Mice were uninfected or infected with the Tir-F, -M, or -N mutant. (A) Terminal colon weights (day 28 pi) are shown. Each symbol represents a single mouse (means ± SEM, n = 6–10). Results are a pool of two independent experiments. Significance was determined by the ANOVA and Dunnett post hoc test. **p < 0.01, ***p < 0.001. (B) Representative images of colon sections of mice uninfected or infected with Tir-F, -M, or -N mutant at day 28 pi. Markers used are as follows: nuclei (Hoechst 33342, blue) and F-actin (phalloidin, white). Scale bars, 100 μm. M, muscularis propria. (C and D) Colonic crypt length (C) and muscularis propria (D) of mice uninfected or infected with Tir-F, -M, or -N mutant at day 28 pi. Two slides per mouse from different locations of tissue and more than five crypt per section were used to measurement (each symbol represents a measured crypt length or muscularis propria thickness). Bars indicate median of the data. Significance was determined by the ANOVA and Dunnett post hoc test. ***p < 0.001, ****p < 0.0001. ns, not significant. (E) The numbers of C. rodentium in the liver at day 9 pi are showed. Each symbol represents a single mouse (means ± SEM, n = 6–8). The dashed line indicates the detection limit. Significance was determined by the ANOVA and Tukey post hoc test. ns, not significant. (F) mRNA levels of ler, tir, eae, and espB determined by qRT-PCR in the cecum of mice infected with the Tir-F, -M, or -N mutant at day 9 pi are shown (means ± SEM, n = 13–15). Expression levels of the luciferase gene encoded by the C. rodentium strains were used for normalization. Data represent the mRNA expression relative to those in WT C. rodentium cultured in LB medium (WT [LB in vitro], n = 3). Significance was determined by the ANOVA and Tukey post hoc test. Results are a pool of two independent experiments. ns, not significant.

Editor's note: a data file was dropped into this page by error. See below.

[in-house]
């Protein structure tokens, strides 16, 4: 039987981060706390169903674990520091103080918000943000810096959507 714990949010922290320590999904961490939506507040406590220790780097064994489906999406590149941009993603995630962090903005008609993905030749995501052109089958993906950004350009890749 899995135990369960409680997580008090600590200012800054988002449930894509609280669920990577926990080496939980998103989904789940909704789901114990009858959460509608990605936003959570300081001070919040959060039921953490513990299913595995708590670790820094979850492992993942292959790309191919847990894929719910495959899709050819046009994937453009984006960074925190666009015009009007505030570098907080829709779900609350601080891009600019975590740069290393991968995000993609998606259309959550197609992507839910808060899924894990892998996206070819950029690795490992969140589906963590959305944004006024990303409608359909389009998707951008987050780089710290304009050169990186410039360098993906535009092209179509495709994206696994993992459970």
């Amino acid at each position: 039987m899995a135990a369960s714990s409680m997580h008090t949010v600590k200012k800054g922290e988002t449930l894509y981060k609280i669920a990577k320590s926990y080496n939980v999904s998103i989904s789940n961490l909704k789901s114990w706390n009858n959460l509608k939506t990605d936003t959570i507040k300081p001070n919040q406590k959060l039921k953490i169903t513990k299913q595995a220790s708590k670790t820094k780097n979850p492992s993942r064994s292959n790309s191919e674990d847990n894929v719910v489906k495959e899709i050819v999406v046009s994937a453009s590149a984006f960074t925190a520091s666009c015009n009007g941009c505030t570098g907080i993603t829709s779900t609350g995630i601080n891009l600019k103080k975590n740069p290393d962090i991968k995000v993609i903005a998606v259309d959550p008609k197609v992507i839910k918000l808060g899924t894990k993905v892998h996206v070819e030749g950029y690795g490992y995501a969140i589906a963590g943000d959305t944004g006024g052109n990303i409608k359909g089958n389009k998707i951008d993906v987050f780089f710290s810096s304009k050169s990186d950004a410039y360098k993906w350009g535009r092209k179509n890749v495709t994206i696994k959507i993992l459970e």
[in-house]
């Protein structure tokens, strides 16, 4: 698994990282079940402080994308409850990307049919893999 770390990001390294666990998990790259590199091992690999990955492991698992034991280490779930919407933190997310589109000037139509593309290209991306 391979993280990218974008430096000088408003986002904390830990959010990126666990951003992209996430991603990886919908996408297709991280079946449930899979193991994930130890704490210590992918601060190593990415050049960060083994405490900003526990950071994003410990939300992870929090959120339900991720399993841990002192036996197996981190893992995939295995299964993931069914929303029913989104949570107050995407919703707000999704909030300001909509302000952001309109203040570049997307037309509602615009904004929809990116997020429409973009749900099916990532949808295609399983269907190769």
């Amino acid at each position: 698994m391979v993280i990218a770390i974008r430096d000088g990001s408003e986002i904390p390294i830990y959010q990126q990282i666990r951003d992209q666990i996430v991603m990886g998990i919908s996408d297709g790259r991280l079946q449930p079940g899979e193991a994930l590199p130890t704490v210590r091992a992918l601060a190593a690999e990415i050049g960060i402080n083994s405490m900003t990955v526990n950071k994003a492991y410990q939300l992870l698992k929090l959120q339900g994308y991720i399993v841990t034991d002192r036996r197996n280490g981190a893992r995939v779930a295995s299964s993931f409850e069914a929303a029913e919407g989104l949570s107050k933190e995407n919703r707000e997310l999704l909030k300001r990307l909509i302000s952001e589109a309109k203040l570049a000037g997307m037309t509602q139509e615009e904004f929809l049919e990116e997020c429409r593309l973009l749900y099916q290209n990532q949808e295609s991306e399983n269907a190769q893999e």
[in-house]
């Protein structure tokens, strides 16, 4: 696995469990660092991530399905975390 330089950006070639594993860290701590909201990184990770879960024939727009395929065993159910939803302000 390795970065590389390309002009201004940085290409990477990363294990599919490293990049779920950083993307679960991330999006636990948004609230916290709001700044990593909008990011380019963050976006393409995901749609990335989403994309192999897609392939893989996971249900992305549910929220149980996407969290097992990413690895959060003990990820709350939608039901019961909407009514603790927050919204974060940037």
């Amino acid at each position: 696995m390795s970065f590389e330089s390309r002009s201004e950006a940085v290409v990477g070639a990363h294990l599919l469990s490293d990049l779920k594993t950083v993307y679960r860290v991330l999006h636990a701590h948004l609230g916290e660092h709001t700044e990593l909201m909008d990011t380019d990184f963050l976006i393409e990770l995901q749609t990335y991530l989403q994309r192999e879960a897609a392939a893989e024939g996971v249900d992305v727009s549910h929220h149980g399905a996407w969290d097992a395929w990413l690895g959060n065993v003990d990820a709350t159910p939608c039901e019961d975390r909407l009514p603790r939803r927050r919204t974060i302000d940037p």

FIGURE 6.

Pathogenicity of the mutants.

Mice were uninfected or infected with the Tir-F, -M, or -N mutant. (A) Terminal colon weights (day 28 pi) are shown. Each symbol represents a single mouse (means ± SEM, n = 6–10). Results are a pool of two independent experiments. Significance was determined by the ANOVA and Dunnett post hoc test. **p < 0.01, ***p < 0.001. (B) Representative images of colon sections of mice uninfected or infected with Tir-F, -M, or -N mutant at day 28 pi. Markers used are as follows: nuclei (Hoechst 33342, blue) and F-actin (phalloidin, white). Scale bars, 100 μm. M, muscularis propria. (C and D) Colonic crypt length (C) and muscularis propria (D) of mice uninfected or infected with Tir-F, -M, or -N mutant at day 28 pi. Two slides per mouse from different locations of tissue and more than five crypt per section were used to measurement (each symbol represents a measured crypt length or muscularis propria thickness). Bars indicate median of the data. Significance was determined by the ANOVA and Dunnett post hoc test. ***p < 0.001, ****p < 0.0001. ns, not significant. (E) The numbers of C. rodentium in the liver at day 9 pi are showed. Each symbol represents a single mouse (means ± SEM, n = 6–8). The dashed line indicates the detection limit. Significance was determined by the ANOVA and Tukey post hoc test. ns, not significant. (F) mRNA levels of ler, tir, eae, and espB determined by qRT-PCR in the cecum of mice infected with the Tir-F, -M, or -N mutant at day 9 pi are shown (means ± SEM, n = 13–15). Expression levels of the luciferase gene encoded by the C. rodentium strains were used for normalization. Data represent the mRNA expression relative to those in WT C. rodentium cultured in LB medium (WT [LB in vitro], n = 3). Significance was determined by the ANOVA and Tukey post hoc test. Results are a pool of two independent experiments. ns, not significant.